These days, we see skateboard truck companies compete fiercely. Tons of time and money goes into the research & development of coming up with the lightest, most responsive, durable, and good looking truck for all types of skating. Brands like Ace and Tensor are implementing clever design ideas into their flagship models to make them stand out and offer better value. But despite all these great options, one truck company seems to be doing extremely well without desperately trying to outperform others. You guessed it, it’s Independent.
For decades, Independent has been capturing skateboarding’s spirit of counterculture, non-conformism, and do-it-yourself attitude. Unlike ’70s and ’80s SoCal clean-looking, surf-inspired nerdy brands, Independent portrayed a rugged, dark, and rebellious form. Independent Trucks was the industry’s response to the need of a truck that both turns well and holds up to repetitive grinding and high impact. Back in the late ’70s, skateboard specific trucks have already existed, but none of them combined both of these properties. Trackers had a frustratingly poor turn, which didn’t sit right with pool skating pioneers. Bennetts had that, but they also had a deal-breaker of a baseplate, made out of plastic. Can you imagine skating a 10ft bowl, not knowing when your trucks are going to crack and fall off your board? Indy founders Vitello, Swenson, Novak, and Shuirman weren’t down for that either.
The Independent Stage I came out in 1978, and quickly became the new standard. The truck looked sleek, turned well, and was quite light for its time. To make things better, Indy trucks were more durable than anything available, proving that they were indeed “Built to Grind”. On top of that, the team was assembled at a lightning speed, including prominent riders, such as Brad Bowman and Steve Olson. Few years into its existence, Independent had more elite skaters on their team than anyone else. People like Steve Rocco, Tony Alva, and Christian Hosoi fit the brand perfectly not only in terms of their technical ability, but also with their image and attitude. Independent have always been more than just a truck brand.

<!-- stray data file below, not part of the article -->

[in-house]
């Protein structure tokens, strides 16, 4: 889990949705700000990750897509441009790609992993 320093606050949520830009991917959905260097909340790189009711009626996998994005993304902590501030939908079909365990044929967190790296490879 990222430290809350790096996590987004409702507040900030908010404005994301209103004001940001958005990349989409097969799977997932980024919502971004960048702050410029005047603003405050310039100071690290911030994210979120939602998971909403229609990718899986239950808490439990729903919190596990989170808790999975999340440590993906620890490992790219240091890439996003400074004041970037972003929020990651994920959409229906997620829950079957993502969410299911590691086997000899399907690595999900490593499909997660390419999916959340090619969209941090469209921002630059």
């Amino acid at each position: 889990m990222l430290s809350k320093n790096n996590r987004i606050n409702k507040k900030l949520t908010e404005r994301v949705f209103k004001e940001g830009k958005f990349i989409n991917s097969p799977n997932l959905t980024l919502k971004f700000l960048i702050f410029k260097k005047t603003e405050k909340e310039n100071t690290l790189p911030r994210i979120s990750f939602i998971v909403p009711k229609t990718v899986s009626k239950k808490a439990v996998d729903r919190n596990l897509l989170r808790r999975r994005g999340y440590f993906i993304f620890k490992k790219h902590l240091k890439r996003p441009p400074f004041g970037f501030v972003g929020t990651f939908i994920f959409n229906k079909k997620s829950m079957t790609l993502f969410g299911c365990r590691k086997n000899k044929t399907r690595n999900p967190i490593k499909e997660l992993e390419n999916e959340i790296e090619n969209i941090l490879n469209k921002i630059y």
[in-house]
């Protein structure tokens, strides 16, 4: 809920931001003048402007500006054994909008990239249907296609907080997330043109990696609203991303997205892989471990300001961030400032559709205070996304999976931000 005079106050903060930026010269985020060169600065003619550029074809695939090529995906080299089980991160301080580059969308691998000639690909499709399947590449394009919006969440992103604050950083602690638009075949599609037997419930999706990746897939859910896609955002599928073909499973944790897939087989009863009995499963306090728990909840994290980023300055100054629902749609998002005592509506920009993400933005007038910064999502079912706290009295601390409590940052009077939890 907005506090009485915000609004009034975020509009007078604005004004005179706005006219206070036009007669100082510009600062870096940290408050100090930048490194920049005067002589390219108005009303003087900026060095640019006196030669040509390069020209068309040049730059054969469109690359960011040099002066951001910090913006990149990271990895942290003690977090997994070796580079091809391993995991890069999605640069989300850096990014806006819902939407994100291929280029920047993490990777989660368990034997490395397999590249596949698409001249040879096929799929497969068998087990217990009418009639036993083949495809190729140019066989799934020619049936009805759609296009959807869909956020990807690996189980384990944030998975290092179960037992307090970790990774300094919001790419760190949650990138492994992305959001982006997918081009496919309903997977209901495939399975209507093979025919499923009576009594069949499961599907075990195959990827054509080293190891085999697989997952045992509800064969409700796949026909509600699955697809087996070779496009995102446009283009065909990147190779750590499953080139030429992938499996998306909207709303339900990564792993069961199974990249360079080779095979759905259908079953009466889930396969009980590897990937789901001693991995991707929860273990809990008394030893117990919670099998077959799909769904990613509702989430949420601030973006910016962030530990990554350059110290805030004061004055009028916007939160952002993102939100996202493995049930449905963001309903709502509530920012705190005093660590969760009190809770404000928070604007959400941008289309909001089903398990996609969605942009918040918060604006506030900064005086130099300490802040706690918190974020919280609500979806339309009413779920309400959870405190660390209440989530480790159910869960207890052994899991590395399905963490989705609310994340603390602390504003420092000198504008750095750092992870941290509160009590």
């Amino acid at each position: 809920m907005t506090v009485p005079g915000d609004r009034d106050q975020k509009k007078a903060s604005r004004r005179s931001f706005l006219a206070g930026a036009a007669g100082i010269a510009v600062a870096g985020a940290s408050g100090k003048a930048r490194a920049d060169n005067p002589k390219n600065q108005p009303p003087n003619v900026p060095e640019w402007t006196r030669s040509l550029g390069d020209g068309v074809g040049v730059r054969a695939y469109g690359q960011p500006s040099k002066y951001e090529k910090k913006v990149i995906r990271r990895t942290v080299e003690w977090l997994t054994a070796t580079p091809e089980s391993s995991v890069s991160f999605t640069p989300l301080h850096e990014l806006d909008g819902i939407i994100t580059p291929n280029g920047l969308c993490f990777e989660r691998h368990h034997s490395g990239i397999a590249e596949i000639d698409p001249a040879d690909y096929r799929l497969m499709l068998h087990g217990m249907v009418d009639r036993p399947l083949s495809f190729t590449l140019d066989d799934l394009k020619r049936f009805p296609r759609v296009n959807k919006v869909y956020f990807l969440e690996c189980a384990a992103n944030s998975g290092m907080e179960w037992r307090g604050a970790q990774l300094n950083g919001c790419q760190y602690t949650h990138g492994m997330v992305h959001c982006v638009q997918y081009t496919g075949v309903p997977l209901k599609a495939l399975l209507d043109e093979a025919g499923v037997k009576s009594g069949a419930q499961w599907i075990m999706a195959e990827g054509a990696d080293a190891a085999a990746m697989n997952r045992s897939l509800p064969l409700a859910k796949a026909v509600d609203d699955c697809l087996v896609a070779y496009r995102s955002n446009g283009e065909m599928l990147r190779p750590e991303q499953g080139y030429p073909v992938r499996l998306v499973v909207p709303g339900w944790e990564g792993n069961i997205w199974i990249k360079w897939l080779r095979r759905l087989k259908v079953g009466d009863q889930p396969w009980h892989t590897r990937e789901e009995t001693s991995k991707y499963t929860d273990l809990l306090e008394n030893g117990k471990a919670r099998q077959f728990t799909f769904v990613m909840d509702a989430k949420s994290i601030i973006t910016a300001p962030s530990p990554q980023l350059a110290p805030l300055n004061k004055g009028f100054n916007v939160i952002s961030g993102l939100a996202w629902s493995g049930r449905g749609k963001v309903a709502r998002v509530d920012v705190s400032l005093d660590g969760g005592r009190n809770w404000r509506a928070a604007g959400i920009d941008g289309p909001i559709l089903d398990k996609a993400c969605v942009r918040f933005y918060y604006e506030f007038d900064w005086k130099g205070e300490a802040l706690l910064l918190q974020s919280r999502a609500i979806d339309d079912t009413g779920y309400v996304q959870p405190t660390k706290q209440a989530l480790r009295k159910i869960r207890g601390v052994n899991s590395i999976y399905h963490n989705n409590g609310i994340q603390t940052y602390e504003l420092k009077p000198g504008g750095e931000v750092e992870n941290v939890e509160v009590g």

Today, Indy is stronger and more recognized than ever, with killer products and an extremely versatile team. With a huge fanbase all over the world, this brand proves that sticking to your roots pays off. While other brands are constantly coming up with not-so-needed innovations (think Tensor’s baseplate sliding inserts), Independent maintains their “if it ain’t broke, don’t fix it” mentality. The skateboarding community is generally innovation-resistant when it comes to gear, with most adult skaters hesitating to try anything unfamiliar.
Indy’s success comes from understanding skaters, and only implementing the innovations that are proven to stay. Remember when the Stage 11 came out? That was in 2013. At this point it is evident that it’s nearly impossible to come up with something much more improved. We diehard Indy fans, are going to wait for the next flagship model, while enjoying not only the current one, but also the heritage stages of the past. Long Live Independent, Ride The Best!
– Illya Nemyrovs’kyy